His name was Bill. He wore a t-shirt with holes in it, ratty blue jeans, and never wore shoes; this had been his wardrobe for his entire four years of college. He was esoteric and very, very bright, and had recently become a Christian while attending college.
Across the street from his campus was a well-dressed, very conservative church. One day, Bill decided he wanted to attend a church service and walked in the front doors of the church. The service had already started, and Bill made quite a spectacle as he walked down the aisle, looking for a seat.
Unfortunately, the church was completely packed on this particular day, and he couldn’t find a place to sit. By now, people were looking a bit uncomfortable by his presence, but no one said anything. Bill walked closer and closer to the pulpit and when he realized there was no place to sit, he squatted down and sat right on the carpet at the front of the church. (Although this might be perfectly acceptable behavior at a college fellowship, this kind of thing had never happened in this church before.)
The tension in the air was thick. Then, from way at the back of the church, an elder slowly began making his way toward Bill. This particular elder was in his eighties, had silver-gray hair, and always wore a three-piece suit. While known to be a godly man, he was also very elegant and very dignified. He walked with a cane and, as he walked toward Bill, everyone whispered among themselves, “You can’t blame him for what he’s going to do. How could you expect a man of his age and background to understand a college kid sitting on the floor?”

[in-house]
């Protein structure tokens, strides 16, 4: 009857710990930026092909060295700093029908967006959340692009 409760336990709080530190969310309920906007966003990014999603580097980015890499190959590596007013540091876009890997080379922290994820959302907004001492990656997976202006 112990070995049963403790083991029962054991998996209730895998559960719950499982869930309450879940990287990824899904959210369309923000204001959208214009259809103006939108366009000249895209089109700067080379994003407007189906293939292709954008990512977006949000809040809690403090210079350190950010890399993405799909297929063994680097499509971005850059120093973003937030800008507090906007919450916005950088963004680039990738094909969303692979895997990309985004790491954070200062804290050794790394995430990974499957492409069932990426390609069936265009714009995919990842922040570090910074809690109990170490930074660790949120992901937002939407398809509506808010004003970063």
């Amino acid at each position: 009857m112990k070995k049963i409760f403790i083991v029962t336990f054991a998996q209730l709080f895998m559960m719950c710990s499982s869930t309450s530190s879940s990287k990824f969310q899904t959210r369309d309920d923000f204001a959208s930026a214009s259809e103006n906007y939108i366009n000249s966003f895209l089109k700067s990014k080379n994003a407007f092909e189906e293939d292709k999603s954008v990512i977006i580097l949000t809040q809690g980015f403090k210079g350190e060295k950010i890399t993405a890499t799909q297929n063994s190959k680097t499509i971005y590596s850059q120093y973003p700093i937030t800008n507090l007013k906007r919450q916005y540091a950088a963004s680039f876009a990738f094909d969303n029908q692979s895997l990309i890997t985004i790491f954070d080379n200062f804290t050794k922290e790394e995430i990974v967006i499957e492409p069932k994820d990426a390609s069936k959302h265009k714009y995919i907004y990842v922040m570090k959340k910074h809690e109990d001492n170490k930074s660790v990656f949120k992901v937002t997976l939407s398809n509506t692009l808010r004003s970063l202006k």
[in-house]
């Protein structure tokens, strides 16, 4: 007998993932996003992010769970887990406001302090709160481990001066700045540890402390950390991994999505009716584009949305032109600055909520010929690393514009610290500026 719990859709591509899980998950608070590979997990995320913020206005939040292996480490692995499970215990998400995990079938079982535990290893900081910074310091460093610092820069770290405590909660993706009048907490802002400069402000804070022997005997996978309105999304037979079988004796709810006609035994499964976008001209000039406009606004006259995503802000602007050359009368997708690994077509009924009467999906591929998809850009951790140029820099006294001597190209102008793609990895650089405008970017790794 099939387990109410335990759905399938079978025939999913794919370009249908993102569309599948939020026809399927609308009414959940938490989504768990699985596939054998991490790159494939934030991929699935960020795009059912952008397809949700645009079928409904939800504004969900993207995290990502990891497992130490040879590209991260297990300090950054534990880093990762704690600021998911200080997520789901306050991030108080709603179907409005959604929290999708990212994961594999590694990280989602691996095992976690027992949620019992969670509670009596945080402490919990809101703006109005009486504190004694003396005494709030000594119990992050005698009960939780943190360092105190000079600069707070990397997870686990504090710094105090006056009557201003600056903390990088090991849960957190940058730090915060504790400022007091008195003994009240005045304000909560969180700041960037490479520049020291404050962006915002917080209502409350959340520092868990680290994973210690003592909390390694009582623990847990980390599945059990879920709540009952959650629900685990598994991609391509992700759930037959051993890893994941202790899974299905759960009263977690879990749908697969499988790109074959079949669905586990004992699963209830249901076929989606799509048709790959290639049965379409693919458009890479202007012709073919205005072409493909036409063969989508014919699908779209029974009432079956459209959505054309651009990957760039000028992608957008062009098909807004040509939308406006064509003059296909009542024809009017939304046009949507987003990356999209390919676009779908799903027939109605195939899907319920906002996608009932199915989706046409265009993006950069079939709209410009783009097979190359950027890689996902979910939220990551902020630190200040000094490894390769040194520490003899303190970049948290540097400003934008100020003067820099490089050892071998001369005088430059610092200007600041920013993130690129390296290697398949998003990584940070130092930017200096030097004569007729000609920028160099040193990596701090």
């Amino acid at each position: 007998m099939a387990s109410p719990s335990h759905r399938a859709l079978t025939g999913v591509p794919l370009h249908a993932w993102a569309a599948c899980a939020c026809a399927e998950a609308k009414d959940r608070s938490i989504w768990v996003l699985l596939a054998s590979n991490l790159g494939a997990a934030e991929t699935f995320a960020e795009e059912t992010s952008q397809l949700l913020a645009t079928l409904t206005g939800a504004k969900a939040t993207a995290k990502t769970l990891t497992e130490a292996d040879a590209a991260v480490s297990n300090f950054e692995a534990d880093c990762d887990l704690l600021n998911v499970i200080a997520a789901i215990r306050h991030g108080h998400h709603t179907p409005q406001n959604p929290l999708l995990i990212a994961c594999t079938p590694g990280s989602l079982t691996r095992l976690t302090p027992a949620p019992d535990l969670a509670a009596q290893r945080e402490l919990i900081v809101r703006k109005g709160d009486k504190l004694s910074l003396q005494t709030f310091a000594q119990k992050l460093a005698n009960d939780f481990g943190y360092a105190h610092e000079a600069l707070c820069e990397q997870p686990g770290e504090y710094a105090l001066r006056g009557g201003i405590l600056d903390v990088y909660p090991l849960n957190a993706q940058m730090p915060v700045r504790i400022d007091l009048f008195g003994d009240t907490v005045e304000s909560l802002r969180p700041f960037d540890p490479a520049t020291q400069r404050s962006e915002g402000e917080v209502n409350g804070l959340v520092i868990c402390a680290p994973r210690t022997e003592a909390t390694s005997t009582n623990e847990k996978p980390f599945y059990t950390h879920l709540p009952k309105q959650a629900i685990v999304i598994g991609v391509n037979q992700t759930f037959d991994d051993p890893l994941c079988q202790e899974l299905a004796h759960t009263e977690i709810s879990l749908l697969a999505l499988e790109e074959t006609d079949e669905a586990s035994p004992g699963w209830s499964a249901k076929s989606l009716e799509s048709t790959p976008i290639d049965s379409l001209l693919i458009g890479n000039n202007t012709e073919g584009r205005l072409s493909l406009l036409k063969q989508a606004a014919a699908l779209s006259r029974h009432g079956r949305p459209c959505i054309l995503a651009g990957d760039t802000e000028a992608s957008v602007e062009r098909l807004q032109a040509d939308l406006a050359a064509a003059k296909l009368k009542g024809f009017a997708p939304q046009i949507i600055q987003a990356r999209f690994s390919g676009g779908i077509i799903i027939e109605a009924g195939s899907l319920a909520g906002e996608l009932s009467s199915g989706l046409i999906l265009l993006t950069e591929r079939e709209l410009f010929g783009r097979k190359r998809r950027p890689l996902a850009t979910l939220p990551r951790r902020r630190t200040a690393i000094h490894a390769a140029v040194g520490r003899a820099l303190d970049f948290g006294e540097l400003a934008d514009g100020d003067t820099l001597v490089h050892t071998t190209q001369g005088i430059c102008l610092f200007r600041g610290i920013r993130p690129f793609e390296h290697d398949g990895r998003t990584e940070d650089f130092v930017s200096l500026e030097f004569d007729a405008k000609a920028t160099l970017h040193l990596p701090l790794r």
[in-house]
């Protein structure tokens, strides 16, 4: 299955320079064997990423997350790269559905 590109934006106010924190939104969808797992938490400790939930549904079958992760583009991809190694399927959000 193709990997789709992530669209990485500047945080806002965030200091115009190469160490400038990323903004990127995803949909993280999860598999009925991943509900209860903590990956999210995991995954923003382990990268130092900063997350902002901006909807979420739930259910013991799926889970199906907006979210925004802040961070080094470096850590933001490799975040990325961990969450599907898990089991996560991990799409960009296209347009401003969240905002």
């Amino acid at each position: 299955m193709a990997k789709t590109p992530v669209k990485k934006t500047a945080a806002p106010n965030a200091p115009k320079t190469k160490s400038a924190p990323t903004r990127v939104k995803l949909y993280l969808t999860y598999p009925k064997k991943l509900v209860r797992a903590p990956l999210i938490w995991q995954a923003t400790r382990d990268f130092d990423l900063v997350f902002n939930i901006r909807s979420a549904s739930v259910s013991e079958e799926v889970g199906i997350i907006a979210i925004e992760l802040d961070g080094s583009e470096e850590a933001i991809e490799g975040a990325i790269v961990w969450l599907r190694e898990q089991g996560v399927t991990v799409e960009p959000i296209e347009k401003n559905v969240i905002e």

It took a long time for the man to reach the boy. The church was utterly silent except for the clicking of the man’s cane. All eyes focused on him. The minister couldn’t even begin preaching until the elder finished what he set out to do. Suddenly, the church saw the elderly man drop his cane on the floor. With great difficulty, he lowered himself and sat down next to Bill; he was not satisfied that Bill might worship alone.
The congregation was overcome with emotion. When the minister gained control of himself, he said, “What I’m about to preach, you will never remember. What you have just seen, you will never forget. Be careful how you live; you may be the only Bible some people will ever read” (“An Unspoken Bible,” n.d.).
While this story is well-known, my heart beats faster every time I read it. Such inspiring moments are impossible to plan ahead of time and difficult to put into words, yet they make a lasting impact. It seems that to know and follow God by heart is what sets the foundation for such inspiring moments. It is deep faith in God that moves leadership to a whole new level. As Solomon wrote, “A good leader motivates, doesn’t mislead, doesn’t exploit” (Prov. 16:10, MSG). More than that, God-filled leaders are “like spring rain and sunshine” (Prov. 16:15, MSG). How can we as leaders be like the good trees that bear good fruit (Matt. 7:17)?
In this issue of JACL, the underlying theme of our articles is based on the added value of Christian leadership. Andrew Cavins, a doctoral student of Strategic Leadership/Strategic Foresight at Regent University, begins his biblical reflection by asking the question, “What is ‘good?’” He seeks to answer this question through the periscope of 1 Timothy 6. Cavins maintains that “developing deeply rooted Christian character from habitually practicing these principles is the surest way to program oneself to meet the ethical challenges for Christian leadership today.”